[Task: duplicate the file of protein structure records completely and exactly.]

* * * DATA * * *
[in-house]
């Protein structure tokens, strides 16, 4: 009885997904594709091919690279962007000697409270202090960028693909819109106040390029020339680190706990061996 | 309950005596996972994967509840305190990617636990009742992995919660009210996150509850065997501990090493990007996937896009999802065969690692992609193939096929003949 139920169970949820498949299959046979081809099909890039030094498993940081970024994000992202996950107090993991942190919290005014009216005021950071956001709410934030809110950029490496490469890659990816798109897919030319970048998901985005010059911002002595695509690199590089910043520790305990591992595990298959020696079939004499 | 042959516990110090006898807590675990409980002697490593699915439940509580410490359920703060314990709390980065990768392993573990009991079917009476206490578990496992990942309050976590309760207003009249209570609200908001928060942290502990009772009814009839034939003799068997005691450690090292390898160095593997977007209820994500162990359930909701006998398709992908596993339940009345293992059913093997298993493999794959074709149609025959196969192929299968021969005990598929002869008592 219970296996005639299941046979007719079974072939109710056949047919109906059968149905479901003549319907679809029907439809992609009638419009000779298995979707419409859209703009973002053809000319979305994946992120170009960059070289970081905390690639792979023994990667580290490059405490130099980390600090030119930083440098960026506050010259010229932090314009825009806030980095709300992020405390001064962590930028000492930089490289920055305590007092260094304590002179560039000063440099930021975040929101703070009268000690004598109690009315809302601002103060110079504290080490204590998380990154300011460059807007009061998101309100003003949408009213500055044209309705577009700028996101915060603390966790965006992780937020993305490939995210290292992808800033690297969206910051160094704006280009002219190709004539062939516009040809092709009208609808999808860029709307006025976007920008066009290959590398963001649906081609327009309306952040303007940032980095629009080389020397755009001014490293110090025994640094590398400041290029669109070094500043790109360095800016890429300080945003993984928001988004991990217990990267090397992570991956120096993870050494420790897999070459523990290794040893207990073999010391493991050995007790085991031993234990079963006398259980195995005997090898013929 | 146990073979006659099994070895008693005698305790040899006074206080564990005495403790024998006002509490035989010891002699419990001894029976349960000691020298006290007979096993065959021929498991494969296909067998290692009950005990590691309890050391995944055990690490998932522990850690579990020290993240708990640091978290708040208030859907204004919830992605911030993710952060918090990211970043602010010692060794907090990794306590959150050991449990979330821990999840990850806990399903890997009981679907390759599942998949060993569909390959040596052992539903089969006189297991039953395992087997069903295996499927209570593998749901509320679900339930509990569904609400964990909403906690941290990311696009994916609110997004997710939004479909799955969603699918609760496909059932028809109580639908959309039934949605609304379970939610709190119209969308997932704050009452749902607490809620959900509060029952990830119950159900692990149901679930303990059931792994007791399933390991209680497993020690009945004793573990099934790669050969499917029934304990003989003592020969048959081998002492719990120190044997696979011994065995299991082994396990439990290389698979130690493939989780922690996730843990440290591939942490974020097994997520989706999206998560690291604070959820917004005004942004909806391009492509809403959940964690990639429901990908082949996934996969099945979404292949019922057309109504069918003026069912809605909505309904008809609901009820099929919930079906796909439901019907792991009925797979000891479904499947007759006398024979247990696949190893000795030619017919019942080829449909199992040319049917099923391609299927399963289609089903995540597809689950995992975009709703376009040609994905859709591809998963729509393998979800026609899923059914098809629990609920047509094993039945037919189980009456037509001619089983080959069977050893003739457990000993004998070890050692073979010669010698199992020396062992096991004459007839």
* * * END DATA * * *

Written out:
[in-house]
């Protein structure tokens, strides 16, 4: 009885997904594709091919690279962007000697409270202090960028693909819109106040390029020339680190706990061996 | 309950005596996972994967509840305190990617636990009742992995919660009210996150509850065997501990090493990007996937896009999802065969690692992609193939096929003949 139920169970949820498949299959046979081809099909890039030094498993940081970024994000992202996950107090993991942190919290005014009216005021950071956001709410934030809110950029490496490469890659990816798109897919030319970048998901985005010059911002002595695509690199590089910043520790305990591992595990298959020696079939004499 | 042959516990110090006898807590675990409980002697490593699915439940509580410490359920703060314990709390980065990768392993573990009991079917009476206490578990496992990942309050976590309760207003009249209570609200908001928060942290502990009772009814009839034939003799068997005691450690090292390898160095593997977007209820994500162990359930909701006998398709992908596993339940009345293992059913093997298993493999794959074709149609025959196969192929299968021969005990598929002869008592 219970296996005639299941046979007719079974072939109710056949047919109906059968149905479901003549319907679809029907439809992609009638419009000779298995979707419409859209703009973002053809000319979305994946992120170009960059070289970081905390690639792979023994990667580290490059405490130099980390600090030119930083440098960026506050010259010229932090314009825009806030980095709300992020405390001064962590930028000492930089490289920055305590007092260094304590002179560039000063440099930021975040929101703070009268000690004598109690009315809302601002103060110079504290080490204590998380990154300011460059807007009061998101309100003003949408009213500055044209309705577009700028996101915060603390966790965006992780937020993305490939995210290292992808800033690297969206910051160094704006280009002219190709004539062939516009040809092709009208609808999808860029709307006025976007920008066009290959590398963001649906081609327009309306952040303007940032980095629009080389020397755009001014490293110090025994640094590398400041290029669109070094500043790109360095800016890429300080945003993984928001988004991990217990990267090397992570991956120096993870050494420790897999070459523990290794040893207990073999010391493991050995007790085991031993234990079963006398259980195995005997090898013929 | 146990073979006659099994070895008693005698305790040899006074206080564990005495403790024998006002509490035989010891002699419990001894029976349960000691020298006290007979096993065959021929498991494969296909067998290692009950005990590691309890050391995944055990690490998932522990850690579990020290993240708990640091978290708040208030859907204004919830992605911030993710952060918090990211970043602010010692060794907090990794306590959150050991449990979330821990999840990850806990399903890997009981679907390759599942998949060993569909390959040596052992539903089969006189297991039953395992087997069903295996499927209570593998749901509320679900339930509990569904609400964990909403906690941290990311696009994916609110997004997710939004479909799955969603699918609760496909059932028809109580639908959309039934949605609304379970939610709190119209969308997932704050009452749902607490809620959900509060029952990830119950159900692990149901679930303990059931792994007791399933390991209680497993020690009945004793573990099934790669050969499917029934304990003989003592020969048959081998002492719990120190044997696979011994065995299991082994396990439990290389698979130690493939989780922690996730843990440290591939942490974020097994997520989706999206998560690291604070959820917004005004942004909806391009492509809403959940964690990639429901990908082949996934996969099945979404292949019922057309109504069918003026069912809605909505309904008809609901009820099929919930079906796909439901019907792991009925797979000891479904499947007759006398024979247990696949190893000795030619017919019942080829449909199992040319049917099923391609299927399963289609089903995540597809689950995992975009709703376009040609994905859709591809998963729509393998979800026609899923059914098809629990609920047509094993039945037919189980009456037509001619089983080959069977050893003739457990000993004998070890050692073979010669010698199992020396062992096991004459007839």